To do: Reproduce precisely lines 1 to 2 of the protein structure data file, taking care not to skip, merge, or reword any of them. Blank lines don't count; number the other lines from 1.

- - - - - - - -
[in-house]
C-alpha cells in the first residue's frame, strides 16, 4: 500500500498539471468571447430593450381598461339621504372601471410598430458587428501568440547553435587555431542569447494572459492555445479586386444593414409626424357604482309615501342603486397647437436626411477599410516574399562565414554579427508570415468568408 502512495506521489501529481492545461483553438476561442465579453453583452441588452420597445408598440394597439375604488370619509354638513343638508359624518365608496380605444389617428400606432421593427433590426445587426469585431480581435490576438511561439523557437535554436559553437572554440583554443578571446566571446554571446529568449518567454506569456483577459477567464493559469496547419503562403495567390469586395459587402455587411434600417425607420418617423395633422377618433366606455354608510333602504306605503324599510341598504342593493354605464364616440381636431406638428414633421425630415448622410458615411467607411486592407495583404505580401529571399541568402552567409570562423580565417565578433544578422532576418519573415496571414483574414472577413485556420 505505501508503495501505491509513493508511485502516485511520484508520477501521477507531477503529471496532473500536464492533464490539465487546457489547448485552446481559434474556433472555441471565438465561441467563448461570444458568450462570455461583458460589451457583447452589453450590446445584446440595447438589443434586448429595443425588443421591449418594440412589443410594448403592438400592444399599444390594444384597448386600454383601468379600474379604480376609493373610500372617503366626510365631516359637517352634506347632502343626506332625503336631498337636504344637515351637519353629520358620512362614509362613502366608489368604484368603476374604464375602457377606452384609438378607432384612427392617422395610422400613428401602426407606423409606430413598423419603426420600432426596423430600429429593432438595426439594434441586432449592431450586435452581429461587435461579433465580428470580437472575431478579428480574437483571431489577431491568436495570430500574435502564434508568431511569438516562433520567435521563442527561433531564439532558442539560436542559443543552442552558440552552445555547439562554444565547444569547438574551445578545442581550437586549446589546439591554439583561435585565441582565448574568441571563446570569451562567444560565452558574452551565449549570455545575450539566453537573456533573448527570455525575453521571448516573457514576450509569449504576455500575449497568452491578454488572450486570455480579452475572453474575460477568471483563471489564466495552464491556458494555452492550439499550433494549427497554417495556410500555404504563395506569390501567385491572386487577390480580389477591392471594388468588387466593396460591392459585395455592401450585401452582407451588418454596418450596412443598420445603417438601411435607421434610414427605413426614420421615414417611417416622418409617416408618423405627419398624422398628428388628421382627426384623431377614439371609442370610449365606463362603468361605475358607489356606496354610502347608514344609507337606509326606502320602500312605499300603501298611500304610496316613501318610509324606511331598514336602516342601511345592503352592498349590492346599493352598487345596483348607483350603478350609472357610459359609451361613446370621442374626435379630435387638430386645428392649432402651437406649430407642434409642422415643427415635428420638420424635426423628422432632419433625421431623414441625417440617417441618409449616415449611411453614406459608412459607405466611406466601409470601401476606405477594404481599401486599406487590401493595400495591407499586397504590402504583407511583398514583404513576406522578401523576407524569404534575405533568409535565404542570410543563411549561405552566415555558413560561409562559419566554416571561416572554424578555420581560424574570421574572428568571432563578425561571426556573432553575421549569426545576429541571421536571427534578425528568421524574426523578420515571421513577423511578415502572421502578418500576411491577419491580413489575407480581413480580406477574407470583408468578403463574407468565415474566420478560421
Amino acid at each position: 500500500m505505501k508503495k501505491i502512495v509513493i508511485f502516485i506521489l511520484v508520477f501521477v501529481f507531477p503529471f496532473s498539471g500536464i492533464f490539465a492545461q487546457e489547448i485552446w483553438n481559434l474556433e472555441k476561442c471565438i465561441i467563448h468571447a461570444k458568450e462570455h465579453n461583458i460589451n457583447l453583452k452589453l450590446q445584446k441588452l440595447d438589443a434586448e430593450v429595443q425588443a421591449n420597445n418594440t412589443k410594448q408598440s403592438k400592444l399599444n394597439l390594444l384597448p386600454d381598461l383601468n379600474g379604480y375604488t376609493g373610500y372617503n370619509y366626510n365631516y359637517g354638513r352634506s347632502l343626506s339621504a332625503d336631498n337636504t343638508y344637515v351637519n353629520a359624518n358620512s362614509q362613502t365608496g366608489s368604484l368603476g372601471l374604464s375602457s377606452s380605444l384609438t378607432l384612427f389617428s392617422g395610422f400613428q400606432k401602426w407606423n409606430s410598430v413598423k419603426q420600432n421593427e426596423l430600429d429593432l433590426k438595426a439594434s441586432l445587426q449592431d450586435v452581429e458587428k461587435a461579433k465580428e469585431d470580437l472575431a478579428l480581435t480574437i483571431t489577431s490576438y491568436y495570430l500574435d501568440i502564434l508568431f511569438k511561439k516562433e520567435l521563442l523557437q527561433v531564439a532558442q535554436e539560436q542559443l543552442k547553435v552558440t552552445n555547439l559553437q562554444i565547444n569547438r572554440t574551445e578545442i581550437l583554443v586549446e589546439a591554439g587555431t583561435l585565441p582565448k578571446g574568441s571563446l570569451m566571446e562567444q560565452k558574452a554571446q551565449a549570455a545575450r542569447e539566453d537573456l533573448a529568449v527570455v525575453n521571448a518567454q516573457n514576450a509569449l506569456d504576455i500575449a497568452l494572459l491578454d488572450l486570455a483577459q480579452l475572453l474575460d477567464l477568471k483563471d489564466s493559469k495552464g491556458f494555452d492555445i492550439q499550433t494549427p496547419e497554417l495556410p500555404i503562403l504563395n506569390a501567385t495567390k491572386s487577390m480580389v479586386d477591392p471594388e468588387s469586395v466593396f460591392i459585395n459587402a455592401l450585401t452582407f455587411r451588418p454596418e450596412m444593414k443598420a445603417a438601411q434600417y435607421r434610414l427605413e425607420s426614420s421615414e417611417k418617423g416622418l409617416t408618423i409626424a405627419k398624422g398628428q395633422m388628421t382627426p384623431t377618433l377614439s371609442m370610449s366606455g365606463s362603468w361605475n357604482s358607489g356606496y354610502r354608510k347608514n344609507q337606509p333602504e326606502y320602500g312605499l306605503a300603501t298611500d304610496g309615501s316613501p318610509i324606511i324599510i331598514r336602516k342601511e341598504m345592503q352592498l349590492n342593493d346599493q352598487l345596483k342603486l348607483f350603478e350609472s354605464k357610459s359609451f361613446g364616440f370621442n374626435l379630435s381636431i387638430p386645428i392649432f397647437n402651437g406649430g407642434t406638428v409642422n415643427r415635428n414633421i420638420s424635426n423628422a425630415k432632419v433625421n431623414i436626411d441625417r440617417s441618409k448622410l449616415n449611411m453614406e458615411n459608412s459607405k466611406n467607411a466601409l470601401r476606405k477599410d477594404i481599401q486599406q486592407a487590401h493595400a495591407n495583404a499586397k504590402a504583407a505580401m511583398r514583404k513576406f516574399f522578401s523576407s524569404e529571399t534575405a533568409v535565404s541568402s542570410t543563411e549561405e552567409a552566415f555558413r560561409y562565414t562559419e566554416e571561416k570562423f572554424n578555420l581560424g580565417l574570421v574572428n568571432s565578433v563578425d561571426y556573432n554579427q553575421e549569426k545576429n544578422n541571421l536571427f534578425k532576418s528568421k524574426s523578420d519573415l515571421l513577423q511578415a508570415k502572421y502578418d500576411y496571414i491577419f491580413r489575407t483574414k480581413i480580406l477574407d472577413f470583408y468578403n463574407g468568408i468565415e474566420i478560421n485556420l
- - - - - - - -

[in-house]
C-alpha cells in the first residue's frame, strides 16, 4: 500500500498539471468571447430593450381598461339621504372601471410598430458587428501568440547553435587555431542569447494572459492555445479586386444593414409626424357604482309615501342603486397647437436626411477599410516574399562565414554579427508570415468568408 502512495506521489501529481492545461483553438476561442465579453453583452441588452420597445408598440394597439375604488370619509354638513343638508359624518365608496380605444389617428400606432421593427433590426445587426469585431480581435490576438511561439523557437535554436559553437572554440583554443578571446566571446554571446529568449518567454506569456483577459477567464493559469496547419503562403495567390469586395459587402455587411434600417425607420418617423395633422377618433366606455354608510333602504306605503324599510341598504342593493354605464364616440381636431406638428414633421425630415448622410458615411467607411486592407495583404505580401529571399541568402552567409570562423580565417565578433544578422532576418519573415496571414483574414472577413485556420 505505501508503495501505491509513493508511485502516485511520484508520477501521477507531477503529471496532473500536464492533464490539465487546457489547448485552446481559434474556433472555441471565438465561441467563448461570444458568450462570455461583458460589451457583447452589453450590446445584446440595447438589443434586448429595443425588443421591449418594440412589443410594448403592438400592444399599444390594444384597448386600454383601468379600474379604480376609493373610500372617503366626510365631516359637517352634506347632502343626506332625503336631498337636504344637515351637519353629520358620512362614509362613502366608489368604484368603476374604464375602457377606452384609438378607432384612427392617422395610422400613428401602426407606423409606430413598423419603426420600432426596423430600429429593432438595426439594434441586432449592431450586435452581429461587435461579433465580428470580437472575431478579428480574437483571431489577431491568436495570430500574435502564434508568431511569438516562433520567435521563442527561433531564439532558442539560436542559443543552442552558440552552445555547439562554444565547444569547438574551445578545442581550437586549446589546439591554439583561435585565441582565448574568441571563446570569451562567444560565452558574452551565449549570455545575450539566453537573456533573448527570455525575453521571448516573457514576450509569449504576455500575449497568452491578454488572450486570455480579452475572453474575460477568471483563471489564466495552464491556458494555452492550439499550433494549427497554417495556410500555404504563395506569390501567385491572386487577390480580389477591392471594388468588387466593396460591392459585395455592401450585401452582407451588418454596418450596412443598420445603417438601411435607421434610414427605413426614420421615414417611417416622418409617416408618423405627419398624422398628428388628421382627426384623431377614439371609442370610449365606463362603468361605475358607489356606496354610502347608514344609507337606509326606502320602500312605499300603501298611500304610496316613501318610509324606511331598514336602516342601511345592503352592498349590492346599493352598487345596483348607483350603478350609472357610459359609451361613446370621442374626435379630435387638430386645428392649432402651437406649430407642434409642422415643427415635428420638420424635426423628422432632419433625421431623414441625417440617417441618409449616415449611411453614406459608412459607405466611406466601409470601401476606405477594404481599401486599406487590401493595400495591407499586397504590402504583407511583398514583404513576406522578401523576407524569404534575405533568409535565404542570410543563411549561405552566415555558413560561409562559419566554416571561416572554424578555420581560424574570421574572428568571432563578425561571426556573432553575421549569426545576429541571421536571427534578425528568421524574426523578420515571421513577423511578415502572421502578418500576411491577419491580413489575407480581413480580406477574407470583408468578403463574407468565415474566420478560421